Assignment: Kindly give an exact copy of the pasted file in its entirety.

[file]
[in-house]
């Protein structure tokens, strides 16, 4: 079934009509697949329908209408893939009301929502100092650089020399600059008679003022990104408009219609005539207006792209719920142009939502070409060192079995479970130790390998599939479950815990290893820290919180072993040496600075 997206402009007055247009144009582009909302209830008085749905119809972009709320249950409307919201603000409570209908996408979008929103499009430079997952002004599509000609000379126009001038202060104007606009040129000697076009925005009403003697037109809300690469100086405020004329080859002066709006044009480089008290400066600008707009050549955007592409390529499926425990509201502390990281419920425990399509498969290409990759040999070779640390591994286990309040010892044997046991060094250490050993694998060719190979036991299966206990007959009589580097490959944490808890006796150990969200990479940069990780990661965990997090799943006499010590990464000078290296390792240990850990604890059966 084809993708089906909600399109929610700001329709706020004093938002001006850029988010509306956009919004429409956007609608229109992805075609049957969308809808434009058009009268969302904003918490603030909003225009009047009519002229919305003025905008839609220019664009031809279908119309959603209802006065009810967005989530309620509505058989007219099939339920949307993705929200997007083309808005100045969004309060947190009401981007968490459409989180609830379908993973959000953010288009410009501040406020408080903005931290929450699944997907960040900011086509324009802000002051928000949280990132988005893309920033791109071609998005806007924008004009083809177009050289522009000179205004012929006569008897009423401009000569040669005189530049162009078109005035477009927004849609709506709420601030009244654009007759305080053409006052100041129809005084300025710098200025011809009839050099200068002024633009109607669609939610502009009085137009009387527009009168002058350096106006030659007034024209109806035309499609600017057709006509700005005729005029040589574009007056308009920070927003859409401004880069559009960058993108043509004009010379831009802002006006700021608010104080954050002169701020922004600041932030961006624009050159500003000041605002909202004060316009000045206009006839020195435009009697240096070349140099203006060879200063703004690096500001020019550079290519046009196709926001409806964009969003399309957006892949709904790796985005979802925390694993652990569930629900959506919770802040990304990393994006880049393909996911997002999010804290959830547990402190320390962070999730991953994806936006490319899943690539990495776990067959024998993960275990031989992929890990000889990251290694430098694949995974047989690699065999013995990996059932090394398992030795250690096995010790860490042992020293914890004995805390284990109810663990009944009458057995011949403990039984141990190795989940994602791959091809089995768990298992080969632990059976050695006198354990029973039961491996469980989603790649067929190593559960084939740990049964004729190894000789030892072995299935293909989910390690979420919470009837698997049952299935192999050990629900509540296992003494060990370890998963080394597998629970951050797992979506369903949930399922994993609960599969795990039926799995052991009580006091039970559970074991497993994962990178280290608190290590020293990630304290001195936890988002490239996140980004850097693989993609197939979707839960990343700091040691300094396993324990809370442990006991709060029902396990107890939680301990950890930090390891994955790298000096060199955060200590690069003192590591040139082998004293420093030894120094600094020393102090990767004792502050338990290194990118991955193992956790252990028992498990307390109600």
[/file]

[in-house]
């Protein structure tokens, strides 16, 4: 079934009509697949329908209408893939009301929502100092650089020399600059008679003022990104408009219609005539207006792209719920142009939502070409060192079995479970130790390998599939479950815990290893820290919180072993040496600075 997206402009007055247009144009582009909302209830008085749905119809972009709320249950409307919201603000409570209908996408979008929103499009430079997952002004599509000609000379126009001038202060104007606009040129000697076009925005009403003697037109809300690469100086405020004329080859002066709006044009480089008290400066600008707009050549955007592409390529499926425990509201502390990281419920425990399509498969290409990759040999070779640390591994286990309040010892044997046991060094250490050993694998060719190979036991299966206990007959009589580097490959944490808890006796150990969200990479940069990780990661965990997090799943006499010590990464000078290296390792240990850990604890059966 084809993708089906909600399109929610700001329709706020004093938002001006850029988010509306956009919004429409956007609608229109992805075609049957969308809808434009058009009268969302904003918490603030909003225009009047009519002229919305003025905008839609220019664009031809279908119309959603209802006065009810967005989530309620509505058989007219099939339920949307993705929200997007083309808005100045969004309060947190009401981007968490459409989180609830379908993973959000953010288009410009501040406020408080903005931290929450699944997907960040900011086509324009802000002051928000949280990132988005893309920033791109071609998005806007924008004009083809177009050289522009000179205004012929006569008897009423401009000569040669005189530049162009078109005035477009927004849609709506709420601030009244654009007759305080053409006052100041129809005084300025710098200025011809009839050099200068002024633009109607669609939610502009009085137009009387527009009168002058350096106006030659007034024209109806035309499609600017057709006509700005005729005029040589574009007056308009920070927003859409401004880069559009960058993108043509004009010379831009802002006006700021608010104080954050002169701020922004600041932030961006624009050159500003000041605002909202004060316009000045206009006839020195435009009697240096070349140099203006060879200063703004690096500001020019550079290519046009196709926001409806964009969003399309957006892949709904790796985005979802925390694993652990569930629900959506919770802040990304990393994006880049393909996911997002999010804290959830547990402190320390962070999730991953994806936006490319899943690539990495776990067959024998993960275990031989992929890990000889990251290694430098694949995974047989690699065999013995990996059932090394398992030795250690096995010790860490042992020293914890004995805390284990109810663990009944009458057995011949403990039984141990190795989940994602791959091809089995768990298992080969632990059976050695006198354990029973039961491996469980989603790649067929190593559960084939740990049964004729190894000789030892072995299935293909989910390690979420919470009837698997049952299935192999050990629900509540296992003494060990370890998963080394597998629970951050797992979506369903949930399922994993609960599969795990039926799995052991009580006091039970559970074991497993994962990178280290608190290590020293990630304290001195936890988002490239996140980004850097693989993609197939979707839960990343700091040691300094396993324990809370442990006991709060029902396990107890939680301990950890930090390891994955790298000096060199955060200590690069003192590591040139082998004293420093030894120094600094020393102090990767004792502050338990290194990118991955193992956790252990028992498990307390109600």